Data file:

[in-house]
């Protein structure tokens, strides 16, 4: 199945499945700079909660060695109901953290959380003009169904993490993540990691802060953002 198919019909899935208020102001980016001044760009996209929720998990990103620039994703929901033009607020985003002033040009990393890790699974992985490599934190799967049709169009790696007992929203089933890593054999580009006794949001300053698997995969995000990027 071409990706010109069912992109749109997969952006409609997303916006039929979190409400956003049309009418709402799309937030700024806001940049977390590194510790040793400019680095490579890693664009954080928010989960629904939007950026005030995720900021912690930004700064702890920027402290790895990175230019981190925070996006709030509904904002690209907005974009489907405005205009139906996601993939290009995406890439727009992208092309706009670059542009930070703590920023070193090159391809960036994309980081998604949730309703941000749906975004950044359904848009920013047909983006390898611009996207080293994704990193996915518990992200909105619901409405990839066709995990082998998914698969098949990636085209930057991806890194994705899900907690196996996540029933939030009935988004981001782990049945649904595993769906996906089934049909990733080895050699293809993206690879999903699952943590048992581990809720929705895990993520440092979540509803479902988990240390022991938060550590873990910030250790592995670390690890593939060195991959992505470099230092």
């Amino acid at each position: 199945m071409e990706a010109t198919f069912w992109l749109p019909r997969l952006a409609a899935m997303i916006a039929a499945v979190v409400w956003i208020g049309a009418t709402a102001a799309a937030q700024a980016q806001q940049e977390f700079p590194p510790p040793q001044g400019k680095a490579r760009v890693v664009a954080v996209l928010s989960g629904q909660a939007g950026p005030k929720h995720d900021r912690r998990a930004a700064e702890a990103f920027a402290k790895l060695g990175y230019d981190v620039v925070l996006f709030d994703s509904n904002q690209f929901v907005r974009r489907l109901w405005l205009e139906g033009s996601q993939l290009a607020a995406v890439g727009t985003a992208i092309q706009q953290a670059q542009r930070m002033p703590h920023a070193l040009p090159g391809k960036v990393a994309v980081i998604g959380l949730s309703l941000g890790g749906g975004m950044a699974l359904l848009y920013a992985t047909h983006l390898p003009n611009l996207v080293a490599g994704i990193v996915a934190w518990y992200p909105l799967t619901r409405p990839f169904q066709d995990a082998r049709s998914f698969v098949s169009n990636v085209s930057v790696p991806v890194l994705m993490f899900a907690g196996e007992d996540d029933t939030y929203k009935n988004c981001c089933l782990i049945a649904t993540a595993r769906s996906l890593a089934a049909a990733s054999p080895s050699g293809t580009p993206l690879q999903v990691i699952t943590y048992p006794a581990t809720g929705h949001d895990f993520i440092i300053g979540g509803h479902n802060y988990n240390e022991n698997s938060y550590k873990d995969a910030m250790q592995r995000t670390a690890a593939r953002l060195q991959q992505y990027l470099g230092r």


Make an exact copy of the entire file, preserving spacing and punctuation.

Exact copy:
[in-house]
């Protein structure tokens, strides 16, 4: 199945499945700079909660060695109901953290959380003009169904993490993540990691802060953002 198919019909899935208020102001980016001044760009996209929720998990990103620039994703929901033009607020985003002033040009990393890790699974992985490599934190799967049709169009790696007992929203089933890593054999580009006794949001300053698997995969995000990027 071409990706010109069912992109749109997969952006409609997303916006039929979190409400956003049309009418709402799309937030700024806001940049977390590194510790040793400019680095490579890693664009954080928010989960629904939007950026005030995720900021912690930004700064702890920027402290790895990175230019981190925070996006709030509904904002690209907005974009489907405005205009139906996601993939290009995406890439727009992208092309706009670059542009930070703590920023070193090159391809960036994309980081998604949730309703941000749906975004950044359904848009920013047909983006390898611009996207080293994704990193996915518990992200909105619901409405990839066709995990082998998914698969098949990636085209930057991806890194994705899900907690196996996540029933939030009935988004981001782990049945649904595993769906996906089934049909990733080895050699293809993206690879999903699952943590048992581990809720929705895990993520440092979540509803479902988990240390022991938060550590873990910030250790592995670390690890593939060195991959992505470099230092």
């Amino acid at each position: 199945m071409e990706a010109t198919f069912w992109l749109p019909r997969l952006a409609a899935m997303i916006a039929a499945v979190v409400w956003i208020g049309a009418t709402a102001a799309a937030q700024a980016q806001q940049e977390f700079p590194p510790p040793q001044g400019k680095a490579r760009v890693v664009a954080v996209l928010s989960g629904q909660a939007g950026p005030k929720h995720d900021r912690r998990a930004a700064e702890a990103f920027a402290k790895l060695g990175y230019d981190v620039v925070l996006f709030d994703s509904n904002q690209f929901v907005r974009r489907l109901w405005l205009e139906g033009s996601q993939l290009a607020a995406v890439g727009t985003a992208i092309q706009q953290a670059q542009r930070m002033p703590h920023a070193l040009p090159g391809k960036v990393a994309v980081i998604g959380l949730s309703l941000g890790g749906g975004m950044a699974l359904l848009y920013a992985t047909h983006l390898p003009n611009l996207v080293a490599g994704i990193v996915a934190w518990y992200p909105l799967t619901r409405p990839f169904q066709d995990a082998r049709s998914f698969v098949s169009n990636v085209s930057v790696p991806v890194l994705m993490f899900a907690g196996e007992d996540d029933t939030y929203k009935n988004c981001c089933l782990i049945a649904t993540a595993r769906s996906l890593a089934a049909a990733s054999p080895s050699g293809t580009p993206l690879q999903v990691i699952t943590y048992p006794a581990t809720g929705h949001d895990f993520i440092i300053g979540g509803h479902n802060y988990n240390e022991n698997s938060y550590k873990d995969a910030m250790q592995r995000t670390a690890a593939r953002l060195q991959q992505y990027l470099g230092r």